I know there are a ton of career change questions out there, but I can’t seem to find one that quite matches my cirumstances. I’m a 38 year old who has worked in healthcare (clinical side) my entire career. I’ve had no experience with computers or coding. I have been considering a career change for the better part of 5 years but haven’t been able to decide what career would be worth the risk of leaving my current job.
I just sort of stumbled upon coding and web development. I went through a couple of free online html/css courses and loved it. I love the problem solving, and the reward of seeing your code come to life. I’m also huge on improving workflow, so finding a way to code something more efficiently really appeals to me. The community seems fantastic and so helpful, and I love that part of it too. It’s all just so far removed from anything I’ve done my entire life, so I guess I have a couple of questions-
1- Is it realistic for me to expect to finish a codeacademy full-stack course and get a full-time job? ( my current career only required a certificate/associates degree so I don’t have a bachelors in anything.) Be honest. I understand this is quite a leap.
2- Can I REALLY learn what I need to learn from these online courses with so little computer experience? So many people on here seem have little experience but when you dig deeper you realize they’ve got CS degrees or used to code years ago. So if there’s anyone out there that really started these courses with ZERO experience and has had success, I’d love to hear from you.
I’m not sure if it matters, but I’ve really only dealt with front end stuff so far. I’m not opposed to back end or health informatics or any of the other things I’ve been reading about, but I just haven’t been exposed to them yet…
Thanks so much
There are so many people out there in same situation as us. I have taken risks to pursue this full-time and I’m currently living out of my savings month to month while working part-time during the weekends to cover some of my living expenses.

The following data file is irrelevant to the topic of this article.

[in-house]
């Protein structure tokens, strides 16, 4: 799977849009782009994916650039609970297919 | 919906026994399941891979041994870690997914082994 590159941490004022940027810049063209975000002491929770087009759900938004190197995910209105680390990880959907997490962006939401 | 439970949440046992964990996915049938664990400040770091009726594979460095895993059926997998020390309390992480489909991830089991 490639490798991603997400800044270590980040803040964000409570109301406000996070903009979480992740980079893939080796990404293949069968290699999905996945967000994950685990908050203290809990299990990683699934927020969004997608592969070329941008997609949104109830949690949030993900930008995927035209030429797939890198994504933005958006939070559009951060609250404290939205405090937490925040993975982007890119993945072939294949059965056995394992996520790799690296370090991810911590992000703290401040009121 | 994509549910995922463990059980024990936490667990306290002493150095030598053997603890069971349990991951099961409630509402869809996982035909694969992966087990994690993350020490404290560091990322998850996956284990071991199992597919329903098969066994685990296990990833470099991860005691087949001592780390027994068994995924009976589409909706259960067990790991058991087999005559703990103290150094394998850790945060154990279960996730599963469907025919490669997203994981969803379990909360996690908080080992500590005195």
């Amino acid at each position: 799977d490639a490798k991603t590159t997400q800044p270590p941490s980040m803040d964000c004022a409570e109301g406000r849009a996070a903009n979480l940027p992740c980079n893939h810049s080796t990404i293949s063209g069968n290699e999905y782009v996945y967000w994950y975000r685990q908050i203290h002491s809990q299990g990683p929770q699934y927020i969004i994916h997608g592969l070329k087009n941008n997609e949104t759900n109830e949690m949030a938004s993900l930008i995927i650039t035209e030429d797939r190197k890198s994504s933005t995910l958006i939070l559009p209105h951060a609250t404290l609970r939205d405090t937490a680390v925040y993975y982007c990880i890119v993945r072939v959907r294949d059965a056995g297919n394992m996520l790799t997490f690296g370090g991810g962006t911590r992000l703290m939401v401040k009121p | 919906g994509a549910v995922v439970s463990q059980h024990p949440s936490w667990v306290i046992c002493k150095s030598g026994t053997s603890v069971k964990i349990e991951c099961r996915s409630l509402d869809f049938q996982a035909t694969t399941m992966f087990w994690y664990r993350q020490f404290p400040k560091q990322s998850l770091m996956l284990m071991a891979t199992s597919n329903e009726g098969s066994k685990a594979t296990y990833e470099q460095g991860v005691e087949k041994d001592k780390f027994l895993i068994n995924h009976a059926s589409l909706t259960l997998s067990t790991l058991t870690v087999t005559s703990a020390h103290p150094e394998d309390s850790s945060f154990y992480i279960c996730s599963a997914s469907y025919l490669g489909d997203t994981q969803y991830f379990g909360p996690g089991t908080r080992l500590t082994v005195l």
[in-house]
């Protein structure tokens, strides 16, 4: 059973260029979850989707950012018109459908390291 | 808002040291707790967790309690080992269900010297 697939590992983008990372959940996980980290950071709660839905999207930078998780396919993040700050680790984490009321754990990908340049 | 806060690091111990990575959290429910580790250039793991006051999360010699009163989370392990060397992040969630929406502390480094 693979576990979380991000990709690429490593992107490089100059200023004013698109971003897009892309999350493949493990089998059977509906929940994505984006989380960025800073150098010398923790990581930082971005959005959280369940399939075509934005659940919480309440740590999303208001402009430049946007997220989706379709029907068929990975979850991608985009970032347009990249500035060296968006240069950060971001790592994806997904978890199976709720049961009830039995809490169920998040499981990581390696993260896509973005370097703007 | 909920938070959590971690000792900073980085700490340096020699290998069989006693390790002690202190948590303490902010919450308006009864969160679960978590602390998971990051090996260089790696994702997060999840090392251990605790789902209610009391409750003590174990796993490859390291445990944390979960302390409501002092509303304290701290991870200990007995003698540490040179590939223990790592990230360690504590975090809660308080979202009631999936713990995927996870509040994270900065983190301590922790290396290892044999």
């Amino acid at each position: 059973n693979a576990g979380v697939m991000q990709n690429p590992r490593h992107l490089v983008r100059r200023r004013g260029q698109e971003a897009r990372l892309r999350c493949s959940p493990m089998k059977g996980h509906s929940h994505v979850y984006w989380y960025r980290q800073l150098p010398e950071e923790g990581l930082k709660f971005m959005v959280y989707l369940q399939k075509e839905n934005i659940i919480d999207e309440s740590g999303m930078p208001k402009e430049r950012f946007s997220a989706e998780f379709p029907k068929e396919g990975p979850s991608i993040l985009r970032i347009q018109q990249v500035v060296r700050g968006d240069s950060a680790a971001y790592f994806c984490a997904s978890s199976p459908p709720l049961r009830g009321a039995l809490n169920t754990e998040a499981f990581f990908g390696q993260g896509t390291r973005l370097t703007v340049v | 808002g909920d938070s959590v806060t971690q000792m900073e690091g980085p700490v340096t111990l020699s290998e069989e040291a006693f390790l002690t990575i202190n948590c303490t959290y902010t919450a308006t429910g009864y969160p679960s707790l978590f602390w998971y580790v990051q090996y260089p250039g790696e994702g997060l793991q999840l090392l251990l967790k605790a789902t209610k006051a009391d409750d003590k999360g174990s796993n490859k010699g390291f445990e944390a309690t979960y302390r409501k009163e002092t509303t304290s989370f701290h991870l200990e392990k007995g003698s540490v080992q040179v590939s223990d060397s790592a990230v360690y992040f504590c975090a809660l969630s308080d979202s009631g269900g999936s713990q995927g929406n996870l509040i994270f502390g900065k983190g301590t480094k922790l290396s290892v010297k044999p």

In this journey I have felt doubt at many times, and I still do. But I always remember myself to just trust the process; keep working, keep learning and keep building. Whether I get a job almost comes secondary, the priority is to actually develop and to keep growing your skill set. If you do that eventually you’ll be in a position where you can generate VALUE, and if you are able to generate value, chances are there someone out there willing to pay for it.
Whether you get a stable job or freelance yourself; or create a product or open a business. These options will appear organically as you continue to grow and, in the process, prove your value to other people by the weight of your work, networking, knowledge, a solid portfolio, or whatever other method you can use to display what you are able to do.
To answer to the 2nd point that you’ve mentioned. I believe it is totally possible to learn everything you need online. I think programming comes down to learning how to learn and solving problems. And the way to be better at those areas is by doing. So as long as you diversify your learning process you can definitely get where you want to be. That means, passive learning (studying syntax and such), active learning (creating projects and building stuff), and collaborating (working with others to learn from them and getting the much-needed feedback (and vice versa))